Late Night Host Texas School Shooting Struggle To Make Money – Deadline

Tonight, Jimmy Kimmel taped a special segment alone before the stage Jimmy Kimmel Live! The audience was seated. In it, he fought for yesterday’s school shooting in Uvalade, Texas, which took the lives of 19 children and 2 adults.

“Here we are again – another day of mourning in this country,” said Kimmel, whose youngest son is five years old, and then paused to assemble himself before continuing. And whose families have been destroyed.

“Even though our leaders on the right – in the American ‘Congress’ and in Fox News and these other outlets – are warning us not to politicize this issue. They criticize our President for talking about doing something to stop it immediately. Because they don’t want to talk about it. Because they know what they have done. And they know what they didn’t do. And they know it’s unforgivable. So they would rather sweep it under the rug. ”

Kimmel soon moved on to one of his favorite sparring partners, Senator Ted Cruz of Texas, but with an astonishing amount of sympathy.

“And here’s the thing – I don’t believe Ted Cruz doesn’t care about the kids. I don’t. I refuse to believe he’s not affected by it. He’s a father. I bet last night he went to bed sick with his stomach. It’s easy to call him a monster, but he’s not a monster – he’s a human being, and some people may not like me, but it’s true.

“So here I want to say to Ted Cruz, to the people, to Governor Abbott, and to everyone: it’s okay to admit you’re wrong. In fact, it is not right, when your mistake is killing children in your state, you have to admit that you made a mistake.

“It takes a big man to do something like that. It takes courage to do that. And do I think these people are brave people? No, I don’t. I do not.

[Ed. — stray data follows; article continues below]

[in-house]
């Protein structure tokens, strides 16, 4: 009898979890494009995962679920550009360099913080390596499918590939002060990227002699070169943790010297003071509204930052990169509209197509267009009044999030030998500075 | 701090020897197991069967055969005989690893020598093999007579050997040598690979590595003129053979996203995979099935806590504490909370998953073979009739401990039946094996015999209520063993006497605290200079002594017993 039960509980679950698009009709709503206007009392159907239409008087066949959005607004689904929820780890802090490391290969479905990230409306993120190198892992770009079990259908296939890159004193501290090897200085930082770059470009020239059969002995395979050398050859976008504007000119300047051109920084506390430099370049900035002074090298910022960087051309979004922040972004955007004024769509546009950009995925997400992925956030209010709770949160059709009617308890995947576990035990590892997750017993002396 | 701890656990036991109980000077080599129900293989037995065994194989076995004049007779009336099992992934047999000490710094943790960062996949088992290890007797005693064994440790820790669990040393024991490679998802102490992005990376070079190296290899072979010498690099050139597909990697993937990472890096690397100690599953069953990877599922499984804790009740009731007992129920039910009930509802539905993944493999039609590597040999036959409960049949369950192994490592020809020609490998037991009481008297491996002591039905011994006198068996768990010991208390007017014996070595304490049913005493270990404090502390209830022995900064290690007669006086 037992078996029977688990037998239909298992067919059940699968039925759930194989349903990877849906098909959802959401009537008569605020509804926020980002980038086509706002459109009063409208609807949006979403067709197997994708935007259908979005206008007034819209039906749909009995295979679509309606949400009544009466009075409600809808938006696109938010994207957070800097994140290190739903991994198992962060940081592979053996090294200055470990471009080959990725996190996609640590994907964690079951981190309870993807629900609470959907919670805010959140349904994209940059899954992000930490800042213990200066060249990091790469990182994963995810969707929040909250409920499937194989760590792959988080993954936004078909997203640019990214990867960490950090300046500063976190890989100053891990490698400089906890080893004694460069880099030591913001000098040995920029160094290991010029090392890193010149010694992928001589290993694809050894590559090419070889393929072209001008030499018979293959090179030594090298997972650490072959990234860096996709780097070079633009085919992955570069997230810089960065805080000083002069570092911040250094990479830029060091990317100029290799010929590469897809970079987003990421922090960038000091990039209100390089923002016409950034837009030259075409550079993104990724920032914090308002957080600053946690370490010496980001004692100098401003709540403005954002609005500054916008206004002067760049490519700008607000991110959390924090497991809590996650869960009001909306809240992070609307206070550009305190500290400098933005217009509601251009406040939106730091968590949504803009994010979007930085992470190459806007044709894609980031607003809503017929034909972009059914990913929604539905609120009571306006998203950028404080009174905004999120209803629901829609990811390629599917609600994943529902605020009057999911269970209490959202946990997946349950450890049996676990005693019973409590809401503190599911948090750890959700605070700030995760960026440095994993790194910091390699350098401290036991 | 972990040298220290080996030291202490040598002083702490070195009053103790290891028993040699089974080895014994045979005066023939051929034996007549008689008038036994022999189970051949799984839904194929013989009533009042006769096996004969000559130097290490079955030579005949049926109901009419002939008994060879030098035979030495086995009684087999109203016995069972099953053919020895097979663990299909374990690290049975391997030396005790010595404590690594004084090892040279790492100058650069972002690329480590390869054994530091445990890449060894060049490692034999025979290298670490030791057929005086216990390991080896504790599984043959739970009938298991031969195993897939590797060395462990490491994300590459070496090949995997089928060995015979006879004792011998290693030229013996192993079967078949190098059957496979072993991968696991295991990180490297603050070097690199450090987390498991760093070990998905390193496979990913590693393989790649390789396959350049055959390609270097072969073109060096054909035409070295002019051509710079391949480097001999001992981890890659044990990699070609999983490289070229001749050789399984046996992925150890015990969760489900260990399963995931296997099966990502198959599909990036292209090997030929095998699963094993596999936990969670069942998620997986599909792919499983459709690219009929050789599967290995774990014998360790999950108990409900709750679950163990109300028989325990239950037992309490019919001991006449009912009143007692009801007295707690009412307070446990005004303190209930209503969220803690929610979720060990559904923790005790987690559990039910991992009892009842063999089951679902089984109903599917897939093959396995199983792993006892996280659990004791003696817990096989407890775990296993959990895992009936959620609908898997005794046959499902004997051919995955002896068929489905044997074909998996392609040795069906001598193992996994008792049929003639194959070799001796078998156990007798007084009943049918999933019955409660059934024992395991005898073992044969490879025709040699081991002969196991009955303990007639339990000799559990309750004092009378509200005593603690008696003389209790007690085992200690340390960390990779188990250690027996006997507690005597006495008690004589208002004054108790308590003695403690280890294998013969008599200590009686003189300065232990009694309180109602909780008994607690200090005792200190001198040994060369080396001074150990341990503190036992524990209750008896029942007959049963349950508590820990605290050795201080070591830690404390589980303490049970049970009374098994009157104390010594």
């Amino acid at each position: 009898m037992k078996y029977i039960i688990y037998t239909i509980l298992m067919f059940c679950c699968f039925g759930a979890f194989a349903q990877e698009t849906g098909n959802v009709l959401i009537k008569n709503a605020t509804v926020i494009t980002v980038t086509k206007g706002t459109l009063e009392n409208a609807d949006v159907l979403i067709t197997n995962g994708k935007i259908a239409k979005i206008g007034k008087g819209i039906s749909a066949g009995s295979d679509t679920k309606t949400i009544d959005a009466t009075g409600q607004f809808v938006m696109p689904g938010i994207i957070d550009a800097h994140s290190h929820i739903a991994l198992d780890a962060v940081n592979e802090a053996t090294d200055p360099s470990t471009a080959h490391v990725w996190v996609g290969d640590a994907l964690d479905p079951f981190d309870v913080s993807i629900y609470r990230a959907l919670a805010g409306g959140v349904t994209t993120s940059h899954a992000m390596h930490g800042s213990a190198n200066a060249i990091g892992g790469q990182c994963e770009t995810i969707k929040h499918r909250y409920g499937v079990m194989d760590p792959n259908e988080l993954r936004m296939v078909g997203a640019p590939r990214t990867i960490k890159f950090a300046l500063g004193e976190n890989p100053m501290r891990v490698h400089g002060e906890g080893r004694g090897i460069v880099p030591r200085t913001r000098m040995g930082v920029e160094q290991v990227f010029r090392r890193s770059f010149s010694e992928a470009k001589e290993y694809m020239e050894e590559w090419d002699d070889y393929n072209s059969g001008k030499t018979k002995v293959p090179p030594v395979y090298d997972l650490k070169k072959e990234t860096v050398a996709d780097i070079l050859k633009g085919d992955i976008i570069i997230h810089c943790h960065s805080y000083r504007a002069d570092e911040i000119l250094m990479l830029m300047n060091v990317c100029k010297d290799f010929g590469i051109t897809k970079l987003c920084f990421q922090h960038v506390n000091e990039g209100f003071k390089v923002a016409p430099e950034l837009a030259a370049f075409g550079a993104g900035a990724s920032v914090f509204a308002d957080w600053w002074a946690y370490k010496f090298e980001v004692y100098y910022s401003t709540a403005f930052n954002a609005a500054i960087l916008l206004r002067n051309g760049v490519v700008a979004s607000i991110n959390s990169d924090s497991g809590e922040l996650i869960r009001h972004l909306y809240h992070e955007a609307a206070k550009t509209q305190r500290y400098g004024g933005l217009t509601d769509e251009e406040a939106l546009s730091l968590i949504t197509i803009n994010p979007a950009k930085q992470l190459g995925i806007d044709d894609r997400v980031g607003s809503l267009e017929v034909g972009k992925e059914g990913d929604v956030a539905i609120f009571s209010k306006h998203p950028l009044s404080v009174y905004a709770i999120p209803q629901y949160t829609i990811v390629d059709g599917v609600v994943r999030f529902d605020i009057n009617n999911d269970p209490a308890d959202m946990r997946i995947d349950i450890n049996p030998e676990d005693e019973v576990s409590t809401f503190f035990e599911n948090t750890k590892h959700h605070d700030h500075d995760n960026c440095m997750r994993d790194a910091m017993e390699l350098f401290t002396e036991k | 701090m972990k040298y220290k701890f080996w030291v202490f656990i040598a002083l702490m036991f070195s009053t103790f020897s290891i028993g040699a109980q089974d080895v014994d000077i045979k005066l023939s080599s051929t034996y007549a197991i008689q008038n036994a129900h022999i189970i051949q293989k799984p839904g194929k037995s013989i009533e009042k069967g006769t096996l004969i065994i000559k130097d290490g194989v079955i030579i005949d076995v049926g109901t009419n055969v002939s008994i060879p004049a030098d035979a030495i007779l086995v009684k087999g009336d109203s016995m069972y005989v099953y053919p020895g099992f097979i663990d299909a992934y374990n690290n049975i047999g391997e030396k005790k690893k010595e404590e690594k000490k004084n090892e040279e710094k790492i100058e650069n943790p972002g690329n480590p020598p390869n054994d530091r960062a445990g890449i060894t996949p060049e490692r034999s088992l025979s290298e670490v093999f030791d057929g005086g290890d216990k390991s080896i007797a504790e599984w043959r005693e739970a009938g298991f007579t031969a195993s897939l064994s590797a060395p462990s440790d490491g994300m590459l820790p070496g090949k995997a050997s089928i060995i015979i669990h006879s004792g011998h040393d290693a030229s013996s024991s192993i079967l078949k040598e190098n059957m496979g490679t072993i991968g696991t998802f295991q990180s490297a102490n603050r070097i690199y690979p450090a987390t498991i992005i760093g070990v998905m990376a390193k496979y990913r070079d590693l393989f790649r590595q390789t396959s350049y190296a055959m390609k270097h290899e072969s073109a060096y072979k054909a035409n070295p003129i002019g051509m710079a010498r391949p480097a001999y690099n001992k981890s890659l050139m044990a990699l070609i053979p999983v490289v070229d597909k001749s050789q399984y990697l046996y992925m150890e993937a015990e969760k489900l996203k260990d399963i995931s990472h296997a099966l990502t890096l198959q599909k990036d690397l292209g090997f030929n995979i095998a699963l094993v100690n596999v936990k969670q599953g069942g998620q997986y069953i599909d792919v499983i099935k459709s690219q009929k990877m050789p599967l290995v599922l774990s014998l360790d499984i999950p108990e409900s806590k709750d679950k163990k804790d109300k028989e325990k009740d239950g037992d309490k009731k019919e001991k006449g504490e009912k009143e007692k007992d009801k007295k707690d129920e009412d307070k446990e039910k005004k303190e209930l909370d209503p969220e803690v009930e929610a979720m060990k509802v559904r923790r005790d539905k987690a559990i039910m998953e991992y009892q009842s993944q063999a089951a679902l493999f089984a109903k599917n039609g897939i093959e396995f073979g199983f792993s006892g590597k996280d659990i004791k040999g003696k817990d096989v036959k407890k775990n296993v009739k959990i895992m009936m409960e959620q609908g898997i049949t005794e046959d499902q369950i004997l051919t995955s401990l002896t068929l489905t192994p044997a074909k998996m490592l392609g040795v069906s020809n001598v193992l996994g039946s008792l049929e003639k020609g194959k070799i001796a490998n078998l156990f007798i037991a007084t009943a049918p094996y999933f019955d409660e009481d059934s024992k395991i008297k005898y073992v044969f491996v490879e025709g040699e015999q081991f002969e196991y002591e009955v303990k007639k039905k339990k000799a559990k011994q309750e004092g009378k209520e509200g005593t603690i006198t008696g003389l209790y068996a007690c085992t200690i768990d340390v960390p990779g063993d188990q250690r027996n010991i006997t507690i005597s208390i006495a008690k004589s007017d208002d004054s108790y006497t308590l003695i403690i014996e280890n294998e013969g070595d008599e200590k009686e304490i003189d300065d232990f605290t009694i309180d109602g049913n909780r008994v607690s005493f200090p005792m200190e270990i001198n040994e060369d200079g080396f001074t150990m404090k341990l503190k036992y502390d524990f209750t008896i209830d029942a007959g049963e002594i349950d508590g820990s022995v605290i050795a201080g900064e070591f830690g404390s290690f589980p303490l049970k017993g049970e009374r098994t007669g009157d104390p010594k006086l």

“But people – I’d love it if they surprised me.”

Last night, after their show had already been taped, Stephen Colbert and James Corden both returned to the camera to try to understand the tragedy.

An emotional cordon called the violence “unimaginable.” The Late Late Show.

“When I drop my kids off at school in the morning and kiss them goodbye, it doesn’t occur to you that this could be the last goodbye,” he said. “The thought of that phone call – that your child is the victim of a mass shooting – is beyond comprehension as a human being.”

He continued, “I am deeply sorry for the families of these children, the trauma of the survivors and the future that these children will never see again.”

Corden said it was “difficult to understand the number of people who would consider it a by-product without making meaningful changes to gun law.”

He went on to say, “It doesn’t make sense to me. It doesn’t reflect the country I think America is. ”

Also pick up on an emotional Colbert Night show Where Corden went on to say, “Let’s pray this time that our leaders show some courage in trying to prevent this from ever happening again. But prayer will not end this. You may be voting, so when you vote, ask yourself this question: Who is competing for office and has publicly stated that they are willing to do everything in their power to protect your children from the insane number of guns in America?

The audience cheers emotionally.

Back tonight, when the generally light-hearted Jimmy Fallon used his interview with Jane Sackie, the former White House press secretary Show tonight.

Fallon asked Saki how he had reacted to such horrors while he was press secretary. She first came as a mother to school with two young children.

He told Fallon, “Of course the first reaction I got was shocking,” he told Fallon, “and the sadness and the kind of feeling when your throat gets hard and you feel like if you’re talking, you’re going to cry ৷ that kind of sadness.” And then you get scared. “

Saki bursts into tears, “I think like parents all over the country, I was thinking of sending my daughter to kindergarten today and is she safe?” Is he right there? What kind of security do they have? Should they have security? When you are in the White House, this kind of thinking goes through your head because you wonder what the country is feeling and what you can do to help. [it] Heal. “

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